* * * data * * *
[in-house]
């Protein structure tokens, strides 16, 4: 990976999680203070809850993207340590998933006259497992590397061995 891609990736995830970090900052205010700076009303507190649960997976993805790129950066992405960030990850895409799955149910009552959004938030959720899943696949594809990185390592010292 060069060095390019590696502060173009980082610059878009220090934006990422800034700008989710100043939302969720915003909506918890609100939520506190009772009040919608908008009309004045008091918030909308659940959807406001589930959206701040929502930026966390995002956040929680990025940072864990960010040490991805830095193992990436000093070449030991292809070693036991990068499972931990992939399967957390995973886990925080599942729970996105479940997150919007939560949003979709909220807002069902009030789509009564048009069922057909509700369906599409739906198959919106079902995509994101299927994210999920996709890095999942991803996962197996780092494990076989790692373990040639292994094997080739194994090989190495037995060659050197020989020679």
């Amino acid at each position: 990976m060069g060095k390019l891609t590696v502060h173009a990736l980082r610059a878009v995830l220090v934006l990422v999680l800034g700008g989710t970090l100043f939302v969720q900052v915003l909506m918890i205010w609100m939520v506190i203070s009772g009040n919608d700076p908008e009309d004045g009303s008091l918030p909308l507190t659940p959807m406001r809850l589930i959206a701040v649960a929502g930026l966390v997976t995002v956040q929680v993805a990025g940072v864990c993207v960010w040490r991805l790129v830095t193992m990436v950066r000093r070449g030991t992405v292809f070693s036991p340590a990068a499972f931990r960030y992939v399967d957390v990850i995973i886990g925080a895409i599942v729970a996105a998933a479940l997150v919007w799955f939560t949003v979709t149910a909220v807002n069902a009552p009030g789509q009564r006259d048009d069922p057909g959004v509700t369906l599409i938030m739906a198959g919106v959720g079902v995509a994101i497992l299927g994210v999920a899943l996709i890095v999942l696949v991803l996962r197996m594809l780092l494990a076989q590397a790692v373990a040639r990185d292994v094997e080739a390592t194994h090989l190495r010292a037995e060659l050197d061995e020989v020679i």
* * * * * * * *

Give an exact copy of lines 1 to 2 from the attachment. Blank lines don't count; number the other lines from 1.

[in-house]
């Protein structure tokens, strides 16, 4: 990976999680203070809850993207340590998933006259497992590397061995 891609990736995830970090900052205010700076009303507190649960997976993805790129950066992405960030990850895409799955149910009552959004938030959720899943696949594809990185390592010292 060069060095390019590696502060173009980082610059878009220090934006990422800034700008989710100043939302969720915003909506918890609100939520506190009772009040919608908008009309004045008091918030909308659940959807406001589930959206701040929502930026966390995002956040929680990025940072864990960010040490991805830095193992990436000093070449030991292809070693036991990068499972931990992939399967957390995973886990925080599942729970996105479940997150919007939560949003979709909220807002069902009030789509009564048009069922057909509700369906599409739906198959919106079902995509994101299927994210999920996709890095999942991803996962197996780092494990076989790692373990040639292994094997080739194994090989190495037995060659050197020989020679």